SCI PHI Journal

Sci Phi N6 cover

Via’s eNewsletter I found out about  SciPhi Journal, which combines two of my hobbies, science fiction and philosophy.

Just as I was despairing that the modern SF lost the philosophical depth of Bradbury’s, Le Guin’s and Strugatskys’ works. I also despaired that “the Kindle revolution”  is selecting for fast writing authors who churn out multiple sequels of mediocre quality.

In theory, magazines like this (selective acceptance, reader revenue based, paying the authors) can start a new Golden Era of SF just as the 1930s pulp fiction American magazines gave us SF classics.

P.S. I must declare a conflict of interests: I am submitting my short story to the magazine. However, I bought N3 and overall quality is good. I liked a story by Mark Andrew Edward so much that I started looking for his other work.


What fantasy ever did for humankind (except New Zealanders)?

I am taking part in Coursera’s  Fantasy and Science Fiction: The Human Mind, Our Modern World.  Recently I was disappointed to learn that from the literary point of view SF (spaceships and robots) is a sub-genre of fantasy (kings and wizards), and not two separate, opposing genres.

So why do I  think that SF is better? Firstly, fantasy always happens in the past, even it’s “past in our future” as in  King’s  “The Dark Tower”.  And the past means outdated forms of social order, where your future is determined by your birth and you have no say in how the kingdom is run. Of course, everybody imagines herself being a princess with golden hair and blue eyes or an exceptionally gifted brunette sorceress, who will transgress the class boundaries. But I read witty short story, of which I don’t remember the author or the title (sic transit gloria mundi) about a young man, who is told that he should have been born in a fantasy and offered to transport him there. He agrees and becomes a groom, who shovels dragon dung all day long. There is only one princess for a hundred thousand of illiterate, half-starved peasants, so your chances of being a princess are negligible.

Prof. Rabkin from Michigan University in his excellent lectures have said that in granddaddy of modern vampire stories, Stoker’s Dracula the vampire represents aristocrats, an outdated social class, which is being replaced by a ragtag band of commoners including even a woman, representing emerging democracy. Likewise, werewolves represent middle class and zombies – underclass. In one of the most notorious modern fantasy franchise, Twilight, the heroine has a choice between a decent but poor werewolf and a very rich vegetarian vampire. It is the sign of our time of capital concentration and decreasing social mobility that, opposite to Dracula’s Mina and similar to another notorious pop-culture phenomenon Fifty Shades of Grey, she chooses the millionaire with kinky sexual habits. A fantasy world means acceptance and detachment from the real world. I don’t think Nineteen Eighty Four would have been so chillingly effective if it was set in a world ruled by an evil wizard.

Secondly, it may not matter from the literary point of view that in a fantasy people communicate via telepathy and in a SF novel via an ansible. But it matters in real life. The golden age of SF, 1930th – 1960th, raised a whole generation of engineers and scientists, who constructed bridges, buildings and dams, put man on the Moon and machines beyond the Solar System. A rational explanation leads to incorporation of cutting edge science into the public consciousness and results in discoveries. A purely fantastic explanation is an escapism, pleasant but not harmless.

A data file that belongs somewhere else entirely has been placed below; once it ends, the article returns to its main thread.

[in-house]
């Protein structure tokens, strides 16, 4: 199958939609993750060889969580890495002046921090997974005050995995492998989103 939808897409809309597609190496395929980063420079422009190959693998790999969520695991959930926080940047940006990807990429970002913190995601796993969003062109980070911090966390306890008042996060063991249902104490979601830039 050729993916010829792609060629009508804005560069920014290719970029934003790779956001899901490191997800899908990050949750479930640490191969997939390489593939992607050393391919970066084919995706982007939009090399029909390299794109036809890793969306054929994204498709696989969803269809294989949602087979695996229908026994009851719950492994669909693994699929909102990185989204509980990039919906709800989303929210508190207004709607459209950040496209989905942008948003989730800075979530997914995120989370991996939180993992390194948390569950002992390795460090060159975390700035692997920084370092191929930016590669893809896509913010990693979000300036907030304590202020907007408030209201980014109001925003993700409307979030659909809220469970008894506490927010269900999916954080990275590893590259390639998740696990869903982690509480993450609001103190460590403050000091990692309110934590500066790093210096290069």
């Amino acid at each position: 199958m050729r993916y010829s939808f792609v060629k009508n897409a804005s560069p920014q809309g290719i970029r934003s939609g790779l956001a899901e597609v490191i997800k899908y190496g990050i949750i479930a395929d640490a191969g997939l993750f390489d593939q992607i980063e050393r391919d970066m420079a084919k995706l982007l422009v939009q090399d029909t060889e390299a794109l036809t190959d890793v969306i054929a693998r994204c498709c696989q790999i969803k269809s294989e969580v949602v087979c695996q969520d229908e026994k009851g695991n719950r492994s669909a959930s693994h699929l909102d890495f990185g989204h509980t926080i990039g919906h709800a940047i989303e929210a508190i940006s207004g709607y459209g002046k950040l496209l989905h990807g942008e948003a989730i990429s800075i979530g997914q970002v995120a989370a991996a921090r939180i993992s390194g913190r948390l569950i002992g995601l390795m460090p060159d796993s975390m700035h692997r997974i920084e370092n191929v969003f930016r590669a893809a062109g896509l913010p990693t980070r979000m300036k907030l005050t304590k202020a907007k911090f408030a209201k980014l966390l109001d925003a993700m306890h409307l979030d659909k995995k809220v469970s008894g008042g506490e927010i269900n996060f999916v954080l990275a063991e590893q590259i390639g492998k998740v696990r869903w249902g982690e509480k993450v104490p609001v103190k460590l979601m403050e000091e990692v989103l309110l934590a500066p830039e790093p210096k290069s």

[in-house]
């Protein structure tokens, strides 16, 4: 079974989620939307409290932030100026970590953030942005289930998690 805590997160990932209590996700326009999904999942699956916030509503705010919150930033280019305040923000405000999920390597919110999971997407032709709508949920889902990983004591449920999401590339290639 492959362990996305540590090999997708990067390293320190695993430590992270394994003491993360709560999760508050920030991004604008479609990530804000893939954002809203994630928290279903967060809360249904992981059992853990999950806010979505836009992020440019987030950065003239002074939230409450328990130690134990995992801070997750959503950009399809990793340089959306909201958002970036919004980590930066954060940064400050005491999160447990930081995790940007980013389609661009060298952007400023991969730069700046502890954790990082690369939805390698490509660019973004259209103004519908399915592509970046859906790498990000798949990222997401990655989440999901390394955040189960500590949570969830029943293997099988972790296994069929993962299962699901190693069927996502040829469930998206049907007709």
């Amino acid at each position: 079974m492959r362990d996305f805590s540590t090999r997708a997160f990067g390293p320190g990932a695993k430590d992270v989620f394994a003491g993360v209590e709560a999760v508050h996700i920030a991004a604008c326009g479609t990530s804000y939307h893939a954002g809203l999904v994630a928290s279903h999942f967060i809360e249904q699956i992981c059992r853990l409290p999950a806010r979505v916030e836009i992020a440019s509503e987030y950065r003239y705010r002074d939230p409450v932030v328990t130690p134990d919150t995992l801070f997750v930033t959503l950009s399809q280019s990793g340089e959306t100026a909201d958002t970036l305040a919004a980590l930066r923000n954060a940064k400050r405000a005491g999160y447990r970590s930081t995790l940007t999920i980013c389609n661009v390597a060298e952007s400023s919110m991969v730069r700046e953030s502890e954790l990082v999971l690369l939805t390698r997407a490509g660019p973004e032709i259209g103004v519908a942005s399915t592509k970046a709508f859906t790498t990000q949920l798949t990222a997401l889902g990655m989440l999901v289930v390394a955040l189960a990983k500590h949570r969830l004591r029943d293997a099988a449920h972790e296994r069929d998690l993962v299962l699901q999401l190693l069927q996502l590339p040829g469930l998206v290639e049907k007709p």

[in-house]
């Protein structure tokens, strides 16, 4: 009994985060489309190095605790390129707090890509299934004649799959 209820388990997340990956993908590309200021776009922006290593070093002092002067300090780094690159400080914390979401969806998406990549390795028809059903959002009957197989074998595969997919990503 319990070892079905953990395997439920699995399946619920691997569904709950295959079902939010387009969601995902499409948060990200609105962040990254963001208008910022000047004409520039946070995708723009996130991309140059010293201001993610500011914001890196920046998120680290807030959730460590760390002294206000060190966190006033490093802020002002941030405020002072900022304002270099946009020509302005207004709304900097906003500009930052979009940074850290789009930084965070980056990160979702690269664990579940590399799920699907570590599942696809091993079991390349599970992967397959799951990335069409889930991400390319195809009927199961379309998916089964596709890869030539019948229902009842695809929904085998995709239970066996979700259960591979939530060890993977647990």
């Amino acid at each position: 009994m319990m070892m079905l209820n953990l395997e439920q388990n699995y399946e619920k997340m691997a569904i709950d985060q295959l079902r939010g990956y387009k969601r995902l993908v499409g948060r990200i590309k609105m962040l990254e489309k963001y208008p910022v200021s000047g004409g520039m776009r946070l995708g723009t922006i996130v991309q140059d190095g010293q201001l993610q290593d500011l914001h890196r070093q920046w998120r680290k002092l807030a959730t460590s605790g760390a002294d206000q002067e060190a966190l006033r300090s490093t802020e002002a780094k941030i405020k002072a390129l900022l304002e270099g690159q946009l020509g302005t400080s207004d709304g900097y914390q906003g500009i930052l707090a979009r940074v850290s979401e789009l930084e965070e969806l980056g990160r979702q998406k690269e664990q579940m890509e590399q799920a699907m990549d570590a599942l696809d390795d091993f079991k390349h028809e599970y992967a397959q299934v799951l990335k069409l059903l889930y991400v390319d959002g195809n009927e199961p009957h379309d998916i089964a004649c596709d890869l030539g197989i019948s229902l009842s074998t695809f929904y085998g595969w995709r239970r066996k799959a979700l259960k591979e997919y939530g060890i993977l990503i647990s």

Book Review: “Coalescent”, by Stephen Baxter

Cover of "Coalescent: Bk.1: Homo Superior...

Cover via Amazon

This is not just one book, but loosely connected, two and a bit – a historical novel, a biological thriller and a science fiction short story – under one cover.

The historical novel is about a girl growing up in Britain in the 5th century A.D., while the Roman rule disintegrates. Now, I am not a fan of historical novels – when I’ve tried to read them a couple of times before, I’ve been disappointed by how modern the characters’ thinking was. And if I want to know about history, I’d rather read a popular history book. However, this novel did not contradict anything I’ve read about the Roman period and, in fact, added a lot of details to the picture I’ve had before. Moreover, the narrative seemed as real as any “true story based” fiction.

This “reality” or “believability” is part of Stephen Baker’s trademark – anybody who has ever lived in Edinburgh and wanted to brush up on their geology should try reading another of his Sci-Fi books, Moonseed, and you will never look at Arthur’s Seat with the same eyes.

But I digress, back to Coalescent.

The biological thriller, set in a near future, is a Dan Brown-escue (in a good way) story about a man looking for his long-lost sister and discovering a Puissant Monastic Order led conspiracy. The most interesting detail is that at the heart of the conspiracy is biology with some emergent theory thrown in. The motto of the Order is:

      • Sisters matter more than daughters.
      • Ignorance is strength.
      • Listen to your sisters.   

        Worker bees

        Worker bees – E.O.Wilson thinks that humans have a similar capacity to live and work together as an meta-organism  (Photo credit: Wikipedia)

Continue reading